Lots of photographers these days started out in digital and then decide to get into analog later down the line. Eventually they end up loving it! Though there are still photographers out there that think it’s hipster–on the other hand some analog shooters just consider digital to be amateur. Either way, if you’re looking to get started in analog photography, we’ve prepared a video for you on how to get into it.
All images by Patrick Murphy Racey. Used with permission.
Photographer Patrick Murphy Racey has been shooting sports for many years now and has a whole load of incredible tips that he can offer. We’ve previously featured a video on how he lights basketball games, but as we all know, sports photography is a whole lot more than just lighting. Patrick is a Sony Artisan, and uses the company’s cameras and lenses to shoot photos that keep wow’ing editors.
After the jump, we feature a short video aimed at beginners featuring Patrick’s tips on how he shoots sports photos.
Landscape photography, like any other genre, has its many-what I will call-“unofficial rules”.
There are rules about how to expose a scene using methods such as the zone method developed by Ansel Adams, exposing to the right to get as much detail as you can from the shadows, or even bracketing multiple exposures and creating HDR (High Dynamic Range) images. And then there are rules for composition. The most famous of which-and one you probably learned of first-the Rule of Thirds.
Beyond adjusting your White Balance or picking a color preset, have you ever stopped to think much about the color in your imagery and how that color is affecting the viewer of the image? It is easy to overlooks such things as you are growing into your own as a photographer, but how you use color in your imagery can have a profound impact on how it is perceived. Continue reading…
This is a syndicated blog post from our sister website, La Noir Image–a premium photography website dedicated to delivering and inspiring those in awe with black and white photography. Subscriptions start as low as $15/year, and we’re working on bigger and better things.
One of the hallmarks of the Fujifilm digital camera system these days is their incredible film simulation profiles which not only produce beautiful colors and gorgeous black and whites, but also an incredibly real-looking and organic grain. One of the simulations available on the latest generation of the X-Series cameras, namely the X-Pro 2 and X-T2, is the Acros film simulation. Unlike the monochrome black and white setting, the Acros simulation offers a slightly more subdued look right out of the box–a look that in this writer’s opinion feels a little more filmic than the standard monochrome black and white.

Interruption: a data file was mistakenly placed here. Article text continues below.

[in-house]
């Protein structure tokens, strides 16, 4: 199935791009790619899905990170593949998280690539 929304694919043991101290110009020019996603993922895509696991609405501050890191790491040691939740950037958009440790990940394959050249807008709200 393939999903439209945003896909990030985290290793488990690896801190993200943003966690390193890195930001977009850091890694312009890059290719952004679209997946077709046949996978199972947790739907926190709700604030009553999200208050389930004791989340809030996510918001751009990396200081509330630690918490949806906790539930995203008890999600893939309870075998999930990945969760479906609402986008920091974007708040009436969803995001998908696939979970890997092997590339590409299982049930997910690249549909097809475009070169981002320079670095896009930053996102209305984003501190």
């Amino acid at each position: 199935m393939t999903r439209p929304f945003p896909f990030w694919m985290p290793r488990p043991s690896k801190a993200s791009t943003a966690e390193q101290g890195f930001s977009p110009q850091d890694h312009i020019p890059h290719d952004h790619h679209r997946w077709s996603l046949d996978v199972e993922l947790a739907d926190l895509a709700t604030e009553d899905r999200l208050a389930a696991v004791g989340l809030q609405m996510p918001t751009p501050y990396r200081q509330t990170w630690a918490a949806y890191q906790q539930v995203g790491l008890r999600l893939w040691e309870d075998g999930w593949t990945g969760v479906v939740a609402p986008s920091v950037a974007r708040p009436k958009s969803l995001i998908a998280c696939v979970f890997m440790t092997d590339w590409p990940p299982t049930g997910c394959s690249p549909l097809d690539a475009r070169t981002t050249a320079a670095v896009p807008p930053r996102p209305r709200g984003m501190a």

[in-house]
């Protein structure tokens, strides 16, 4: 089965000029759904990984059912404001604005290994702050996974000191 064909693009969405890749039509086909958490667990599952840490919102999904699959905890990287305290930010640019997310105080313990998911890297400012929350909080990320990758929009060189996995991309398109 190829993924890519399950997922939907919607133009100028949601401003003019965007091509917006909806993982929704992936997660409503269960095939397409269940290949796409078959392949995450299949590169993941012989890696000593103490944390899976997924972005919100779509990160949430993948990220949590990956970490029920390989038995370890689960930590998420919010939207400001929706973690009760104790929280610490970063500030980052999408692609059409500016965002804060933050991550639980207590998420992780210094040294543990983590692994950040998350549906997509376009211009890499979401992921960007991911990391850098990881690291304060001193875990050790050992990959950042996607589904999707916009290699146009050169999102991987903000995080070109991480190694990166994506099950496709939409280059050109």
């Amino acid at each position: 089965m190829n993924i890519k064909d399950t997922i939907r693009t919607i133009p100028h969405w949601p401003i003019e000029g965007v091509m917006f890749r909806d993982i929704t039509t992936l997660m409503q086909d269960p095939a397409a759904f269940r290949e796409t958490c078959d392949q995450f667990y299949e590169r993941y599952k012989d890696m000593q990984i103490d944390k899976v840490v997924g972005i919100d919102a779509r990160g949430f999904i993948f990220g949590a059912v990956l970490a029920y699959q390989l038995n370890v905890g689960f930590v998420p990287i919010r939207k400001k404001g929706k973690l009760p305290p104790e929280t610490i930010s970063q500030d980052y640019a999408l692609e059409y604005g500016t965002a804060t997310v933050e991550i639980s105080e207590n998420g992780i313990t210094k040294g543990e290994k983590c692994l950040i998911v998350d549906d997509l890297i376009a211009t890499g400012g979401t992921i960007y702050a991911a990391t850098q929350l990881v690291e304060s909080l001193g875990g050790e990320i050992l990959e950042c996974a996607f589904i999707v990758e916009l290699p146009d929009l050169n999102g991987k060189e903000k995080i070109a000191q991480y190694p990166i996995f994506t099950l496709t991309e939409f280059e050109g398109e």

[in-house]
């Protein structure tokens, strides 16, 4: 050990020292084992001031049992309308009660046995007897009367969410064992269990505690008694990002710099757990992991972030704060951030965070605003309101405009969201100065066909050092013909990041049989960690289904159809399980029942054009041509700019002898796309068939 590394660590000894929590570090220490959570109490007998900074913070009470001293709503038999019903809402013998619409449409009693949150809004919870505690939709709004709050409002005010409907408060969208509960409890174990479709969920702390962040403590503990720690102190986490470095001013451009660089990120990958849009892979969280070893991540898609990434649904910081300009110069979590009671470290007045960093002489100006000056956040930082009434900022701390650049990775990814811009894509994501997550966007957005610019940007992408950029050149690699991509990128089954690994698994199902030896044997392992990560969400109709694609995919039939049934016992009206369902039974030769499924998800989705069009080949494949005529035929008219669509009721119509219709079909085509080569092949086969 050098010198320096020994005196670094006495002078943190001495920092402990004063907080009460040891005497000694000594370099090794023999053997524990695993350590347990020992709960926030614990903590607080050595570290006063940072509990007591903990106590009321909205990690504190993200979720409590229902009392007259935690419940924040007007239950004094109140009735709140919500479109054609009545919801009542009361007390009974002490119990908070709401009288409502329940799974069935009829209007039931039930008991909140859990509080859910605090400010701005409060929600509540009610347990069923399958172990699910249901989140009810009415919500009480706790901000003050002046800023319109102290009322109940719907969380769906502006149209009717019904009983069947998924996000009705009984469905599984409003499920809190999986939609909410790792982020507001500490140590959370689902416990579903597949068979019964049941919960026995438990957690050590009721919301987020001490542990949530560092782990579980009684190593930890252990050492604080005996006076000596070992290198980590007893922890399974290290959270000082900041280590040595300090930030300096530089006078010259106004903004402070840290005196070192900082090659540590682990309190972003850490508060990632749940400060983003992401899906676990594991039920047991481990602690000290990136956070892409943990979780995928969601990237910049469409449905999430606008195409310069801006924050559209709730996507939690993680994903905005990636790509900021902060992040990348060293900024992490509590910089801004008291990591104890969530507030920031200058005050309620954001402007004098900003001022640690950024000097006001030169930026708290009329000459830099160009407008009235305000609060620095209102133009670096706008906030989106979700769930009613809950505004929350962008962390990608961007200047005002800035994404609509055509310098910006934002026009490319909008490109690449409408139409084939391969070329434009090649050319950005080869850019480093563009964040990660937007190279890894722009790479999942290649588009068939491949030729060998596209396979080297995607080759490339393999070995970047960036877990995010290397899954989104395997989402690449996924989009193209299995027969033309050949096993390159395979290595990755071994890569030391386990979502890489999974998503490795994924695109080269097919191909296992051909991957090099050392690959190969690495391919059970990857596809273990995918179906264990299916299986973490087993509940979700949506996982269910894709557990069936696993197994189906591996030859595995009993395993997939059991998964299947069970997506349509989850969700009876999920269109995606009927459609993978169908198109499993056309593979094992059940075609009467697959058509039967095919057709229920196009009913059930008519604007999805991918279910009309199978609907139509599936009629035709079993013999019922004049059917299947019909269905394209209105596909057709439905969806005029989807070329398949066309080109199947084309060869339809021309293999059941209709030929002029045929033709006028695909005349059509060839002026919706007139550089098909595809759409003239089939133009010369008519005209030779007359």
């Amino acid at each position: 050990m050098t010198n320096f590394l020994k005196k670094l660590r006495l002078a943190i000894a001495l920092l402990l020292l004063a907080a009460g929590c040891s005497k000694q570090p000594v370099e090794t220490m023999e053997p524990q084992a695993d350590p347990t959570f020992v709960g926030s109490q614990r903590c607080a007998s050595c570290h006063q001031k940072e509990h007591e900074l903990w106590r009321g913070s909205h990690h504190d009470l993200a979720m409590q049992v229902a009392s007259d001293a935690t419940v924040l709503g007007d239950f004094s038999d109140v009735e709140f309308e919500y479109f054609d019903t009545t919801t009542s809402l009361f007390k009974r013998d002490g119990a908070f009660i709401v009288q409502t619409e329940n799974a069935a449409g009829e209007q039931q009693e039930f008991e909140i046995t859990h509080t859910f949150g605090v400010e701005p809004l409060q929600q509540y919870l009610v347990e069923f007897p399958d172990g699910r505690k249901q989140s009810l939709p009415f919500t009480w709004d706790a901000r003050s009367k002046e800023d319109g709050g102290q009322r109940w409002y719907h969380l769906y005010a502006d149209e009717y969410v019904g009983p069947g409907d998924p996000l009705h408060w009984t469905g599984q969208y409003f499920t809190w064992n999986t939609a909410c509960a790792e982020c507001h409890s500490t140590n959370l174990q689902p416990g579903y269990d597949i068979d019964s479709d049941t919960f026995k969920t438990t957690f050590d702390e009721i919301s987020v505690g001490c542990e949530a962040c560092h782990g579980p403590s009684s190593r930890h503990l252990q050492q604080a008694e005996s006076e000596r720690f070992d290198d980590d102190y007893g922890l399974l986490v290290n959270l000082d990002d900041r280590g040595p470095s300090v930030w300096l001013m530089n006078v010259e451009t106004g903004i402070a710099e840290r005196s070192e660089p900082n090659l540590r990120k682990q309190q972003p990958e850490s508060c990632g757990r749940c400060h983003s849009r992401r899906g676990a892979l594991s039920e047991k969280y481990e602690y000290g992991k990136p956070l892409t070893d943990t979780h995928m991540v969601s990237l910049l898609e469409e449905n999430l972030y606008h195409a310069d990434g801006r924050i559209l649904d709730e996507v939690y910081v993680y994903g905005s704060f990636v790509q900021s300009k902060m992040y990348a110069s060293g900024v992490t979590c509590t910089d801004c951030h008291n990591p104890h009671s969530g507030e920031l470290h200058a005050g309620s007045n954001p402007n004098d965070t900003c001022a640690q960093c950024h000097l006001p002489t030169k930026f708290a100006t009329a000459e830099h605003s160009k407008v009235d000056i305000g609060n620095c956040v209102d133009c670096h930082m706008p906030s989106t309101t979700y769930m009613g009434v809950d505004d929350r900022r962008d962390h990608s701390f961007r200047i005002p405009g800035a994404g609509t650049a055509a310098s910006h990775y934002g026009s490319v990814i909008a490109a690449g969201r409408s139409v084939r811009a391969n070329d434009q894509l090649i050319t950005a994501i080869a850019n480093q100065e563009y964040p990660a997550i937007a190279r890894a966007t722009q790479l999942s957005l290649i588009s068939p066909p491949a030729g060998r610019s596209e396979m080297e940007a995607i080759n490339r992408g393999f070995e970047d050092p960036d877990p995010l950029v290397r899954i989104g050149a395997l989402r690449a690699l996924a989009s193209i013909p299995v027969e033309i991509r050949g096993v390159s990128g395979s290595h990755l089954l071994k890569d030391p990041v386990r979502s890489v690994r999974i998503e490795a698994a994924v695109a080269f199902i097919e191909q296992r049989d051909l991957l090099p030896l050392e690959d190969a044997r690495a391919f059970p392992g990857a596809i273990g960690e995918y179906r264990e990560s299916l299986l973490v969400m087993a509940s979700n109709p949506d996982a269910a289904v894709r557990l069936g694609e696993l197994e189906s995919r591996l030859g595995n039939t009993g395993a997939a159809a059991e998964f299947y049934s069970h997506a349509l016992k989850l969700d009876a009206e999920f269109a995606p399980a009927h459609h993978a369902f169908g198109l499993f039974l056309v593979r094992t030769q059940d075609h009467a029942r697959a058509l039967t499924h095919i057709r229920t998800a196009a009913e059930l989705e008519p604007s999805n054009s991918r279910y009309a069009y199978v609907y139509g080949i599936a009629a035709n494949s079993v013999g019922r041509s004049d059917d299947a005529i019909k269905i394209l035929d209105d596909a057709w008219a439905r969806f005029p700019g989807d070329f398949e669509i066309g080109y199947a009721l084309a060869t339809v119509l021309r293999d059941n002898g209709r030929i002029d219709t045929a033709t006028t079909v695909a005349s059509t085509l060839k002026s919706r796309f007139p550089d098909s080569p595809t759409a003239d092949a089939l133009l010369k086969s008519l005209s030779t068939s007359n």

But those new to this latest generation of X-Series bodies may be wondering how to get the most out of the Acros film simulation, specifically when it comes to portraiture. In this piece, we have several tips and tricks for getting the most out of the Acros film simulation in regards to getting pleasing black and white portraits with an authentic film look.
Heads can be a stuffy business: always hanging out in a studio, playing with the same exact lighting setup, just going through the motions. One great way to have your headshots stand out is by getting out of the studio altogether and taking your sessions outdoors! Continue reading…
Screenshot taken from video.
Kaiman Wong (who has recently left DigitalRev TV) continues to create video contents on his own Youtube Channel. Most recently, he took on a comparison of popular street photography lenses, 50mm vs 35mm vs 28mm, to be educational and useful especially for newcomers to street photography. The best part: Kai was himself in his videos with his usual wit, charm, and a tad of silliness which made the video so entertaining to watch.
Using filters of any kind these days is rarer than in the past, but for landscape photographers specifically, it is still an integral part of the process for those who prefer to get things right in camera.
The Grad filter is something that many can struggle with when they are first trying to up their landscape photography game, and today we have this killer video from Josh Cripps with some tips on how to rock your next shoot using a graduated filter. Continue reading…